One of the principles of Gestalt therapy and the practice of meditation is the idea of living in the present moment. For some people, this way of life serves as a means of live life in an authentic sense at the same time, he does not fall into unfounded concerns.
However, one thing is theory and another is practice. Do youHow is it done while living in the present? And what does that mean? In the following lines we will try to answer these questions.
What does it mean to live in the present?
In short, living in the present moment means interpreting all of our experiences as part of a set of unique sensations, which only exist as such in the here and now.
This means, for example, not maintaining the belief that what we are experiencing is more or less perfect copies of previous moments, Or what they are the progress of what we will experience in the future.
This way we will not fall into the trap of believing that our entire life is due to our memories and what we expect times to come (whether the expectations are good or bad), and we will appreciate what happens to us as it is in the present moment.
7 keys to living the present
From there we will see some basic guidelines to start incorporating this philosophy of life into our daily life. Are you ready to begin this journey?
1. Stop rumination
Psychological rumination is what happens when it worries us or it causes us stress to get our full attention and thoughts.
Basically, it is unpleasant memories (whether based on real experiences or ideas) that become something that everything we do or perceive ends up referring to.
To put an end to rumination, it is necessary, among other things, to find moments of rest and, above all, to devote them to walk in a natural environment. For more information, you can read this article:
- Rumination: the boring vicious cycle of thought
2. The world of mindfulness
Meditation does not make us leave our minds empty (it is impossible), but it helps us to divert our attention from interpretations of reality based on the past and the future.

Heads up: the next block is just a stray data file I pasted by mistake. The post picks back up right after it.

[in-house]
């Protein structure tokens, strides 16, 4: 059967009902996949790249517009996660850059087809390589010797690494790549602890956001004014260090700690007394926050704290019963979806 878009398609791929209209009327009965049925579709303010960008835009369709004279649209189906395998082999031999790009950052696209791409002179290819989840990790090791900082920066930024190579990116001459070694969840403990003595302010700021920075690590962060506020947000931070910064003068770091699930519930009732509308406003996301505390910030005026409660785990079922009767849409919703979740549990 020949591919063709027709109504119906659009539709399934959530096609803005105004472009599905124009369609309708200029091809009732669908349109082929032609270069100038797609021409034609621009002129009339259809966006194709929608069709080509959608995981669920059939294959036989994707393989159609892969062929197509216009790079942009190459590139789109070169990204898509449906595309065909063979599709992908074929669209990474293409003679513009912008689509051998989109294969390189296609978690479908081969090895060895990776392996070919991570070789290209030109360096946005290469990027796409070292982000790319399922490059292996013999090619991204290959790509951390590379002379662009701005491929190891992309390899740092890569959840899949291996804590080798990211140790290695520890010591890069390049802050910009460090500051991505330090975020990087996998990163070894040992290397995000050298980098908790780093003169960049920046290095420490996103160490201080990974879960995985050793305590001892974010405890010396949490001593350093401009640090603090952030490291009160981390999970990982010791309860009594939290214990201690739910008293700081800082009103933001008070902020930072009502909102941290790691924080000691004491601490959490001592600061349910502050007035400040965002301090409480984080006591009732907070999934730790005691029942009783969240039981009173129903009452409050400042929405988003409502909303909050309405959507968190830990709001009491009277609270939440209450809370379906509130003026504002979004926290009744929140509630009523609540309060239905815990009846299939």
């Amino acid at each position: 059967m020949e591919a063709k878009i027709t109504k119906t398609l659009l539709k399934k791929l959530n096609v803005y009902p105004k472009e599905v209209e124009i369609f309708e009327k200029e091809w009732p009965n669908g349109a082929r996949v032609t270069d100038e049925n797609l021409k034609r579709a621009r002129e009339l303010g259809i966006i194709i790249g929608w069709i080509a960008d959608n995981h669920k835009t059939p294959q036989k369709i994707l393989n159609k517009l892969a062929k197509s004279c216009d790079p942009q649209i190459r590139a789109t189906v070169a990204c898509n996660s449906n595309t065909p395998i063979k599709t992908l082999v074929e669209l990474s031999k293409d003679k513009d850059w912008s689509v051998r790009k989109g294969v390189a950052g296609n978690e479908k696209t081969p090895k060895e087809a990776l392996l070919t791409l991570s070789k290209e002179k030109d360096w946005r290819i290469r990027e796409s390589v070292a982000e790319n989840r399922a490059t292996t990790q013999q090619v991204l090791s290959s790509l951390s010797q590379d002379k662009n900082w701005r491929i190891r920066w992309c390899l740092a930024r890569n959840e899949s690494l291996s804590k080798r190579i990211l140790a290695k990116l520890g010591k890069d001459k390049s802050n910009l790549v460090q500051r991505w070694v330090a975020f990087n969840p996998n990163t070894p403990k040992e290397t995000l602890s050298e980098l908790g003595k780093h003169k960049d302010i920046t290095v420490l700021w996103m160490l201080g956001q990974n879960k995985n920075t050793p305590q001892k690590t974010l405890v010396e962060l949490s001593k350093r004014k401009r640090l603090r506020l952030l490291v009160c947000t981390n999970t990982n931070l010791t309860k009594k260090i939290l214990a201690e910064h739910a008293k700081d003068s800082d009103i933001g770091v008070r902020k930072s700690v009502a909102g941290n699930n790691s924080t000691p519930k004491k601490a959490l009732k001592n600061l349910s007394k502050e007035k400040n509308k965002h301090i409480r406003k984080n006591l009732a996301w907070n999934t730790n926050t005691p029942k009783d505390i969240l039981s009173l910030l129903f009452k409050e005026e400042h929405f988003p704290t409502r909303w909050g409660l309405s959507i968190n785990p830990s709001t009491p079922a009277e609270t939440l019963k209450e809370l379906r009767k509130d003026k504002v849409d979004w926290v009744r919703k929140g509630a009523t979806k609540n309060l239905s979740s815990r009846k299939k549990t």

Mindfulness is a well-studied and easy-to-practice form of meditation that has also been shown to be effective in preventing relapses into depression. You can learn more about its principles and practice in this article.
3. Learn relaxation exercises
Meditation is not the only way to disconnect; there are also many relaxation exercises that aim to relax muscles and accompany a type of slow breathing that makes the most of the capacity of the lungs.
These techniques help us cut through the intrusive thoughts related to the past.
4. Rationalize your expectations and goals
A good way to lighten the burdens and begin to appreciate more experiences directly related to the present is to make an assessment of one’s own goals and responsibilities. It’s hard to live in the present when you have to work 11 hours a day.
This is why the time invested in taking stock of one’s priorities in the search for greater well-being will be time well spent.
5. Learn to manage self-esteem
We need to make self-image and self-esteem a tool to know ourselves faithfully, not something that enslaves us and makes us feel bad for not thriving. the expectations we set for ourselves.
If we do everything with our eyes fixed on whether it brings us closer to or farther from the “ideal self,” we will waste many opportunities to soak up the authenticity of each experience simply because our attention will be blocked. in an ideal that exists because we created it.
6. Play sports
Few activities force us to focus more on the present than physical sport. As these types of exercises force us to put effort and concentration into what is going on, it works very well to “detach” our attention from worries.
But in addition, playing sports causes our body to secrete a greater amount of endorphins, thanks to which we are invaded by a feeling of well-being and relief.
7. Soak up the existentialist philosophy
Existentialists defend the idea that life has only the goals and the meaning that we want to give it, and this idea is fundamental for manage all the expectations that we notice that are doing us more than harm.